Recently, The Independent reported on a study finding that discrimination in the job market adversely affects employment prospects for young Muslims. The Independent reports on the study as if the information is new, but three years ago Roger Dobson wrote an article on a study with similar findings for the same periodical. The gist of both pieces is that regardless of skin color and despite outstanding academic results, Muslims have a higher unemployment rate than white Christians of the same age and qualifications.
In the November 2014 article, Dr. Khattab of Bristol University is quoted as saying that while skin color is often a component of discrimination, religion and perceived cultural background have the ability to override racial biases. That is to say, U.K. employers tend to prefer white faces, but if those white faces belong to a Muslim, then the anti-Muslim bias is more likely to prevail. Similarly, brown-skinned employees are looked upon less favorably, but Hindu or Christian Indians may receive less of a penalty than their Muslim counterparts.
According to the newer study, “only 6 percent of Muslims [are] in higher managerial, administrative, and professional occupations, compared with 10 percent of the overall population.” The study does not specify which positions Muslims are more likely to hold, but does 18 percent of Muslims aged 16 to 74 are “more likely to look after home and family” as opposed to just 6 percent of women in their age range with other religious backgrounds doing the same. The article suggests that this is at least in part due to Muslim women’s inability to find suitable work.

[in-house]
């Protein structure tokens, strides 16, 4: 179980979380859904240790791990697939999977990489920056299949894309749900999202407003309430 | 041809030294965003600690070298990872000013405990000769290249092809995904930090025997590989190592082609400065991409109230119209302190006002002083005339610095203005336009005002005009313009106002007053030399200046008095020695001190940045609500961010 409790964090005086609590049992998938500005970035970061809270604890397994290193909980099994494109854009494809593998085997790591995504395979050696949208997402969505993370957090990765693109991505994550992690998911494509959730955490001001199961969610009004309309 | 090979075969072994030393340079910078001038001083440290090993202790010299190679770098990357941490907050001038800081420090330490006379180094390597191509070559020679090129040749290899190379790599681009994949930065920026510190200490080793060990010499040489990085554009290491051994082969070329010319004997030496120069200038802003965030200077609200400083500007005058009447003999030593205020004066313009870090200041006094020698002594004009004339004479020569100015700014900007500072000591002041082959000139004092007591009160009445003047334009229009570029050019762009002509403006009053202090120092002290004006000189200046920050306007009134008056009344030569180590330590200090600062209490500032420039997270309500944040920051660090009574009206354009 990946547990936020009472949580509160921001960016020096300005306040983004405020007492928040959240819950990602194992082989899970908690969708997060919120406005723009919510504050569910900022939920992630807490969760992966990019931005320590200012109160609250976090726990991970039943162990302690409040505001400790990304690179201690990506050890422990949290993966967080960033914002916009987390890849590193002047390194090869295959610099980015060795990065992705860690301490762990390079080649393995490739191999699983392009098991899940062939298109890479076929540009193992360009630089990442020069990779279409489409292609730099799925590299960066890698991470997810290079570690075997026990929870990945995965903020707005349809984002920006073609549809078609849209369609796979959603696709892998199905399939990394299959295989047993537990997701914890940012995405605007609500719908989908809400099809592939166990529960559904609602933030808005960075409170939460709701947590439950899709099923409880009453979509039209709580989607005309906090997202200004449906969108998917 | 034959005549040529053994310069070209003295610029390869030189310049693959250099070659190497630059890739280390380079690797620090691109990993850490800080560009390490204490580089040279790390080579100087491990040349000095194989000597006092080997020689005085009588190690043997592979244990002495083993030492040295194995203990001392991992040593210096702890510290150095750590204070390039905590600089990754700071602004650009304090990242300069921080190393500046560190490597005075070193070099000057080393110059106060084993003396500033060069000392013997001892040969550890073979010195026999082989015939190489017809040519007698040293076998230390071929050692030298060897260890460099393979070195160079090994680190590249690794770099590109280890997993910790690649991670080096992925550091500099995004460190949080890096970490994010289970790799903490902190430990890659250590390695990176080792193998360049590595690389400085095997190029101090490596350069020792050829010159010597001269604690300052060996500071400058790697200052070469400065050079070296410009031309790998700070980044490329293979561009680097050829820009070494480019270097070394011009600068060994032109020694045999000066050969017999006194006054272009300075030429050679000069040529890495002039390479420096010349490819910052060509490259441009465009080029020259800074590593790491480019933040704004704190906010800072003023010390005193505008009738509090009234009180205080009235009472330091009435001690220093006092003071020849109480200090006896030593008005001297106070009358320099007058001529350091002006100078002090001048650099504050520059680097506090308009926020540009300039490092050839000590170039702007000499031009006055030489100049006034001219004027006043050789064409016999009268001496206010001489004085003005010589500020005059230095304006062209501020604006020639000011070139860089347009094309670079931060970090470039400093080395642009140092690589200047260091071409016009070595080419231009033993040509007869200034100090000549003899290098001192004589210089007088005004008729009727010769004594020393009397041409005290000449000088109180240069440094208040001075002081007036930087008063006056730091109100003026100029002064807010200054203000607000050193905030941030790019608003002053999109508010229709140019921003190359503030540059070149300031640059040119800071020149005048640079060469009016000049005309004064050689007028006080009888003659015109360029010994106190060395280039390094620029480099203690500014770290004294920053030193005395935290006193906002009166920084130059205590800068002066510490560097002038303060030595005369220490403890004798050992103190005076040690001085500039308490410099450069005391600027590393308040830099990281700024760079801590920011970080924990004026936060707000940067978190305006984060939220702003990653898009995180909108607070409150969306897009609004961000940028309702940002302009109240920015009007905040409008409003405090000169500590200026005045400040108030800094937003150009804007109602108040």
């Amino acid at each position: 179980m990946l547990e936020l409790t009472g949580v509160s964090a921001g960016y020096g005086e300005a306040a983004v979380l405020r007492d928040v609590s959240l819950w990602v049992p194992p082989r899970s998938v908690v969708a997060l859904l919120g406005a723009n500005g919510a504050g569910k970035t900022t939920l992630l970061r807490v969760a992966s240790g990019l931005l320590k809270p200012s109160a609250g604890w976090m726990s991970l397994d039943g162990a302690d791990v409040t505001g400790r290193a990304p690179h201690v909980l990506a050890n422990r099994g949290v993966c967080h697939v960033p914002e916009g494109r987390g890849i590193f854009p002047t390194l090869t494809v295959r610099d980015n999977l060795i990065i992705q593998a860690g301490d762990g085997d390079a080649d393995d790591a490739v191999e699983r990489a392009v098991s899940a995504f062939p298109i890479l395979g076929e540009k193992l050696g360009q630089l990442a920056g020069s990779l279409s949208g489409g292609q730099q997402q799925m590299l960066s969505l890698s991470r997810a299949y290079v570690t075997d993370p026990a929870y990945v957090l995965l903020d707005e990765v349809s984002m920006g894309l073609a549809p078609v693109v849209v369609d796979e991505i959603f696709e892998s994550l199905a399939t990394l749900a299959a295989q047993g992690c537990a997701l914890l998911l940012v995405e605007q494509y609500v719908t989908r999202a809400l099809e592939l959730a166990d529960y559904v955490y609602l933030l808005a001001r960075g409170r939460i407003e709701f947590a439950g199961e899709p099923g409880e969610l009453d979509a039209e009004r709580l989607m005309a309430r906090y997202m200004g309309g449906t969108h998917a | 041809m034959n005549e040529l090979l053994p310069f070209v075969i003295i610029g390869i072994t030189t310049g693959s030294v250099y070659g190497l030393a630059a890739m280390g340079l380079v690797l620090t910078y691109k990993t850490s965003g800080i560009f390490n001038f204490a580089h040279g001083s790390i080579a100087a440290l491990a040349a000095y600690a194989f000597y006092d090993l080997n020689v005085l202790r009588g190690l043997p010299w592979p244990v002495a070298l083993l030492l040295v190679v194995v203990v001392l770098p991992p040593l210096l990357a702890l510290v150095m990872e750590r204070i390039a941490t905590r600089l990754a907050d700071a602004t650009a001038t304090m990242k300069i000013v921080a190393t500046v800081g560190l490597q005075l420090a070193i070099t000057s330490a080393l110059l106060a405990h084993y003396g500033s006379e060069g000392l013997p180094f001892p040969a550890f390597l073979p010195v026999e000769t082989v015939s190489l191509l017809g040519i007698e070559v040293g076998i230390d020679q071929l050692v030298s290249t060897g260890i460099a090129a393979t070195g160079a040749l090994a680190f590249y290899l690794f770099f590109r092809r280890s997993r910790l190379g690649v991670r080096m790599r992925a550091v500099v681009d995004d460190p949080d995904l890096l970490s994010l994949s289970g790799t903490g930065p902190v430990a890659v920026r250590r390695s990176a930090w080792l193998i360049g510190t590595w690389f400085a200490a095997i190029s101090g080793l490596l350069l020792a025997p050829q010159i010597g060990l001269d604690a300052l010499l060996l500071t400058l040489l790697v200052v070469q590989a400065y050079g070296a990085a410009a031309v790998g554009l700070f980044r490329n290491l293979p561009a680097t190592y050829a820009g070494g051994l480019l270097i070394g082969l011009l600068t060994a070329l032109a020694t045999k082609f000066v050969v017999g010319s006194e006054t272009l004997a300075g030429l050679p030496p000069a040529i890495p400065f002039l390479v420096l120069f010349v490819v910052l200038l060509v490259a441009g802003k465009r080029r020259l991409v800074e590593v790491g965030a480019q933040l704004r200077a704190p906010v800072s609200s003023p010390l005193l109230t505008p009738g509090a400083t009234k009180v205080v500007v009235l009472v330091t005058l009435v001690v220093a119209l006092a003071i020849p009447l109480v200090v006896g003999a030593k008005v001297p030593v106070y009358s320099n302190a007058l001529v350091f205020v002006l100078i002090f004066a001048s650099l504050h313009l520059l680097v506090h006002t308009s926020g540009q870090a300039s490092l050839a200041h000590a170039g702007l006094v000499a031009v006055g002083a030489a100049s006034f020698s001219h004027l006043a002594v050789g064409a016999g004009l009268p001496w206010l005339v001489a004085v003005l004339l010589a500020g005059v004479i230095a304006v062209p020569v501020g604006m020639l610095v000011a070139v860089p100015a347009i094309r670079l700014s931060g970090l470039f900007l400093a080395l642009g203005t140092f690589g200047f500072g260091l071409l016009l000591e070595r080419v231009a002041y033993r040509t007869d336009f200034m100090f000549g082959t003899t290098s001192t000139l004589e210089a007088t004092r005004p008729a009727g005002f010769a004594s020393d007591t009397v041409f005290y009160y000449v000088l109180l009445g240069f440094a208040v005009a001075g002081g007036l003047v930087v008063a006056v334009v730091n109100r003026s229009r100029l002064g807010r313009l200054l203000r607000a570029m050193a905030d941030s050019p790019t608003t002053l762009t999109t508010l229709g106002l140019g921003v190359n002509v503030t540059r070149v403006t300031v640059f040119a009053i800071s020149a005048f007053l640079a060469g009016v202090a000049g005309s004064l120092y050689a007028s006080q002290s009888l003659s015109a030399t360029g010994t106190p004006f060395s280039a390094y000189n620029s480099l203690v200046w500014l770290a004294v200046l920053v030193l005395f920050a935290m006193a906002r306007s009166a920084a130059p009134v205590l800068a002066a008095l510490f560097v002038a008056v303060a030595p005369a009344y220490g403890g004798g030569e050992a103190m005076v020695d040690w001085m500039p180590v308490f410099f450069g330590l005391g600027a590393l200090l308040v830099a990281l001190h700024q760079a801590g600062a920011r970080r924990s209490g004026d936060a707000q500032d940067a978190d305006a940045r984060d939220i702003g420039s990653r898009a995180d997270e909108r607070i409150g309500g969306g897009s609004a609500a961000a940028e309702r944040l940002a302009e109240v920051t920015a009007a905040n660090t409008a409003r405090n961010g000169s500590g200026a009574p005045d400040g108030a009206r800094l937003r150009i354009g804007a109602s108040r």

The Independent’s study comes on the heels of the Pew Research Center’s August 2017 updates on its report, “Muslims and Islam: Key Findings in the U.S. and Around the World.” In addition to projecting the growth rate of Islam in the future, listing the countries with the most Muslims and calculating approximately how many Muslims live in the United States, Michael Lipka also discusses overall opinions of Muslim-Americans and non-Muslim-Americans about Islam and Muslim behavior.
In short, people with less education, white Evangelical Christians and Republicans are more likely to look unfavorably upon Muslims, believing the majority of Muslims are anti-American. By contrast, slightly more than half of the Democrats polled believe that very few Muslims are anti-American.
Of the Muslims polled about “western” (European and North American) characteristics, over half described westerners as selfish (68%), violent (66%), greedy (64%), immoral (61%) and arrogant (57%). Opinions of non-Muslim westerners and Russians about Muslims are more mixed. About half described Muslims as fanatical (58%), honest (51%) and violent (50%) while fewer than half described Muslims as generous (41%) and arrogant (39%).
Interestingly, people from the U.K. reported the least amount of anti-Muslim sentiment in their country (28%) whereas Hungarian citizens reported the highest (72%). Also noteworthy is the fact that 92% of the U.S. Muslims who responded to the survey said they were proud to be an American, and 80% said they were satisfied with the way things were going in their lives today.